Weapons for Ukraine are running low in another NATO member.

The Czech Republic wants to keep helping Kiev through contracts with private companies, as its military has nothing more to spare

Weapons for Ukraine are running low in another NATO member.

According to the Czech defense minister, assistance will continue but in different forms.

In a Sunday TV interview, Defense Minister Jana Cernochova informed Vaclav Moravec that not much more could be sent to Kiev from the Czech Republic's stockpiles. She clarified, though, that Prague plans to enter into agreements with private businesses to carry on supplying guns and ammunition.

Earlier this month, the Czech Defense Ministry published a report listing all the equipment donated to Ukraine, which had an estimated value of 1.2 billion crowns ($54.1 million) after depreciation.

“There are not many items of military material that we could send to Ukraine,” Cernochova told the host of the show Otazky Vaclava Moravce (Questions of Vaclav Moravec) on Czech state TV. “On the other hand, we will try to compensate for the impossibility of sending material from our stocks, because we do not want to jeopardize our defense capability, with export licenses that we grant to private companies.”

According to Cernochova, the Czech military industry has the capacity to supply Ukraine with ammunition and weapons, if contracted for them. She brought up the fact that Prague has sent Kiev close to 50 infantry fighting vehicles and tanks, 2,500 pistols, 7,000 rifles, 500 light machine guns and 500 sniper rifles, all paid for by Denmark.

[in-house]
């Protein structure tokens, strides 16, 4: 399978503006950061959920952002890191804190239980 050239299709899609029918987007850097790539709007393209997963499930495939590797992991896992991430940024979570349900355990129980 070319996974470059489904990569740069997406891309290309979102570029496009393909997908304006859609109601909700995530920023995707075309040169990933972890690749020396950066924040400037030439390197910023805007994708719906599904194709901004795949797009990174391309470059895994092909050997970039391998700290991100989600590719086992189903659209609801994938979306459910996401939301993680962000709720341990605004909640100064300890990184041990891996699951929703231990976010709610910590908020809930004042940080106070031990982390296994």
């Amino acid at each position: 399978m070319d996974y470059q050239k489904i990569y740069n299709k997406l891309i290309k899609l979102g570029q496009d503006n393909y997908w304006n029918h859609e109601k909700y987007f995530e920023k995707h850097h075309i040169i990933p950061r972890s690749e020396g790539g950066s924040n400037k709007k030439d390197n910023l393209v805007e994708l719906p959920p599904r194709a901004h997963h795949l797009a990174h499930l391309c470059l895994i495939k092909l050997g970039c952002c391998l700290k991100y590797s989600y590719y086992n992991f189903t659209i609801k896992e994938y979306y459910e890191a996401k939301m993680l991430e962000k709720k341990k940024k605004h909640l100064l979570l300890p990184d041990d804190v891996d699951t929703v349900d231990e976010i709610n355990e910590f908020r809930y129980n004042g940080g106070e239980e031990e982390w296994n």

Czech instructors have also trained up to 4,000 Ukrainian soldiers as part of the EU Military Assistance Mission (EUMAM) and deployed mobile training teams in Poland, Cernochova said.

Prague’s determination comes after the new government in neighboring Slovakia blocked its predecessor’s plans to donate €40.3 million ($43 million) of weapons and ammunition to Kiev.

Over the past 18 months, the US and its European allies in NATO have raided their closets to replenish Ukraine’s losses in the conflict against Russia. By October, however, they began to admit that the stockpiles were running out. First Britain, then France halted donations to Ukraine, admitting their cupboards were bare. Of the million 155mm shells the EU promised Kiev, it only delivered 300,000. 

Russia’s military industry appeared to be outpacing the West, Cernochova’s predecessor Lubomir Metnar said in the same broadcast. The current defense minister agreed, but argued that Moscow also had help from abroad.

“Catching up and outpacing the other side in the arms race is not easy, and it may mean for Ukraine that some things do not go as planned,” Cernochova said.